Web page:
Today, we are all finding our way through a crisis that future students and scholars will be studying in the years ahead. We know that it is important to preserve as much of the record as possible for future researchers. Staff in Special Collections and University Archives are archiving the University’s response to COVID-19. However, there are important materials that we cannot collect without your help: individual stories. If you’re a UMW community member and have been keeping a record of these events and how they’ve impacted your life, please consider donating them to University Archives in the future. If you haven’t, please consider this a call to write and help us document this unprecedented global crisis. Read more.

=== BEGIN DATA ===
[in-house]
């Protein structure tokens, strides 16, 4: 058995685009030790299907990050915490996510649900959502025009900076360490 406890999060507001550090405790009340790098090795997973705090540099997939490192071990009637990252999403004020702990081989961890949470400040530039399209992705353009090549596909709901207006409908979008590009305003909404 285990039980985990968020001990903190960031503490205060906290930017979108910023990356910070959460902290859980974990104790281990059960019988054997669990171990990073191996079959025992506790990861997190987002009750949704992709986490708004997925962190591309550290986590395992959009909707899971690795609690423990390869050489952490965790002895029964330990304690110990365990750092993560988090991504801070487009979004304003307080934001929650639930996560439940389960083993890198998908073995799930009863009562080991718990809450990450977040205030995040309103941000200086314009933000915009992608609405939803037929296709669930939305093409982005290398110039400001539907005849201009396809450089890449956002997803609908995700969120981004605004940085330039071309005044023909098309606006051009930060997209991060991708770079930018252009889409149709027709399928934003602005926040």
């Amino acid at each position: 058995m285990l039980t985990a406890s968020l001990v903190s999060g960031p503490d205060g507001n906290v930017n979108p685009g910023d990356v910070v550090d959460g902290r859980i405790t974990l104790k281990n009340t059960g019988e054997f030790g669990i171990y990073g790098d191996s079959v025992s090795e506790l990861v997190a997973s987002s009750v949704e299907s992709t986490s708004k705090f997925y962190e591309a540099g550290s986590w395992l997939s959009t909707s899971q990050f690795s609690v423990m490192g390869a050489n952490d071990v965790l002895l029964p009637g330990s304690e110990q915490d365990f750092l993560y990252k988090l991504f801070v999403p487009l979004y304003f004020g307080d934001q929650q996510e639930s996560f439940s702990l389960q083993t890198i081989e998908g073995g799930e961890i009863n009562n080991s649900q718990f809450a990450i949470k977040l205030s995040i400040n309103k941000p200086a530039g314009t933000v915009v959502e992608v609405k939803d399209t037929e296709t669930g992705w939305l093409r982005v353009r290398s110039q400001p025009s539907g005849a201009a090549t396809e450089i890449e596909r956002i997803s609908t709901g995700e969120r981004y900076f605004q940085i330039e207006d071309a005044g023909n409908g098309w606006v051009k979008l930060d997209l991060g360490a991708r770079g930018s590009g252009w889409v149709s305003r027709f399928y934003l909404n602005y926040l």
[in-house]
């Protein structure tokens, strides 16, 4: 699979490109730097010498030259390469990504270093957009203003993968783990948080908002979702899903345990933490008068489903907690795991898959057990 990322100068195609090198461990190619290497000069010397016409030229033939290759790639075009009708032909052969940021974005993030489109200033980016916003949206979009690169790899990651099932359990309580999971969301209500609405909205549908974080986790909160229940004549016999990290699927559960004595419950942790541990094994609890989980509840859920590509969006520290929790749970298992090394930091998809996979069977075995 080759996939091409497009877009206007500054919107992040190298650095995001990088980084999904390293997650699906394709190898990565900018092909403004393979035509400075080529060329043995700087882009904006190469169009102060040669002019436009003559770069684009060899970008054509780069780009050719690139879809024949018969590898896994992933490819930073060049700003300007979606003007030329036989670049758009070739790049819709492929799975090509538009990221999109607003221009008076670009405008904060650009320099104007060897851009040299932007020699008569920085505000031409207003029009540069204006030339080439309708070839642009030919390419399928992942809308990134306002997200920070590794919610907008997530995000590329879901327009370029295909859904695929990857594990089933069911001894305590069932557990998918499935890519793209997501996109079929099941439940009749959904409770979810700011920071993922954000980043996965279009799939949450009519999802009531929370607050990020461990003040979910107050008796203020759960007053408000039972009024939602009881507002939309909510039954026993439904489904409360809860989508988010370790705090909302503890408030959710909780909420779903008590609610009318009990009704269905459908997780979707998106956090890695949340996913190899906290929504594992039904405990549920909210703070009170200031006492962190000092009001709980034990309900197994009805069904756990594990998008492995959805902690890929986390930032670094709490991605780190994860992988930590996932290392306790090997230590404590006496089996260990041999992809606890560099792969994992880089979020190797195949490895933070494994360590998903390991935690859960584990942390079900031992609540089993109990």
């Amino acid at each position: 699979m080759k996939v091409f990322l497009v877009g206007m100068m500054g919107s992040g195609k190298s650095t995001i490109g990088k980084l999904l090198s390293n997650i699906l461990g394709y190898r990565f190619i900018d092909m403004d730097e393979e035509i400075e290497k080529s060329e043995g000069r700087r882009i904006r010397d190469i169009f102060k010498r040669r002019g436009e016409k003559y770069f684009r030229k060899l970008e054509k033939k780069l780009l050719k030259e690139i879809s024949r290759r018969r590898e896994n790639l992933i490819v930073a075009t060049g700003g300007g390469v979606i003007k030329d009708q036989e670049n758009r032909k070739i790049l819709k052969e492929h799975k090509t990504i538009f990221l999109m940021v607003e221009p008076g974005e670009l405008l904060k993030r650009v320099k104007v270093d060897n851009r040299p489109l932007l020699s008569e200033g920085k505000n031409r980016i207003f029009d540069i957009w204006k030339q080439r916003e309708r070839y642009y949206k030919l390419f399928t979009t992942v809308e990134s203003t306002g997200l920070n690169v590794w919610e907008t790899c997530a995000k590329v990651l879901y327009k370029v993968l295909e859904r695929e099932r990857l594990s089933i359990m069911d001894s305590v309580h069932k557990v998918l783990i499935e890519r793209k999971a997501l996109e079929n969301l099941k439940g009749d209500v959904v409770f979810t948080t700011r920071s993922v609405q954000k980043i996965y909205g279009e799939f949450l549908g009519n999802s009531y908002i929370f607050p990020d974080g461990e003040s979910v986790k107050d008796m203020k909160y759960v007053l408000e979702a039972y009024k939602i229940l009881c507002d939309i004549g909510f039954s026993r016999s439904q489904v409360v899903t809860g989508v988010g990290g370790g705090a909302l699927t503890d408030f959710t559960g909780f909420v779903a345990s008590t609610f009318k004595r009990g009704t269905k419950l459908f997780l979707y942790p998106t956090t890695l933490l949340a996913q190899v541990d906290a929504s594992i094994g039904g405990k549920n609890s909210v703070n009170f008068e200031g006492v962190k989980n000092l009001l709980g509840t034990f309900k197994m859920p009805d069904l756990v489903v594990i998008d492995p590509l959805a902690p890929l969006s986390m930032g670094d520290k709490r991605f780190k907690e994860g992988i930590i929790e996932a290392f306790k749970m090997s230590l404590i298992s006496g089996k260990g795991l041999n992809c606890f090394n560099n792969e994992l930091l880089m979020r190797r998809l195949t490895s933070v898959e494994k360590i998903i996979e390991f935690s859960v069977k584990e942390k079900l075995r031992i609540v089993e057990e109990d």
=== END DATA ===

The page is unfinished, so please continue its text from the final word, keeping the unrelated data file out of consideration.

Professor Wins Grant to Pen Open Education Textbook

It’s a dilemma faced by many students on financial aid. Funds often don’t hit accounts until a few weeks into the semester, so students can’t purchase textbooks, and they risk falling behind. Melissa Wells, an assistant professor in UMW’s College of Education (COE), knows this scenario all too well. That’s why she’s designing an Open […]

Professor Wins Grant to Pen Open Education Textbook

Melissa Wells, an assistant professor in UMW’s College of Education, was recently awarded a $10,000 grant by VIVA – Virtual Library of Virginia – to write an Open Education Resources textbook.

Melissa Wells, an assistant professor in UMW’s College of Education, was recently awarded a $10,000 grant by VIVA – Virtual Library of Virginia – to write an Open Education Resources textbook.

It’s a dilemma faced by many students on financial aid. Funds often don’t hit accounts until a few weeks into the semester, so students can’t purchase textbooks, and they risk falling behind.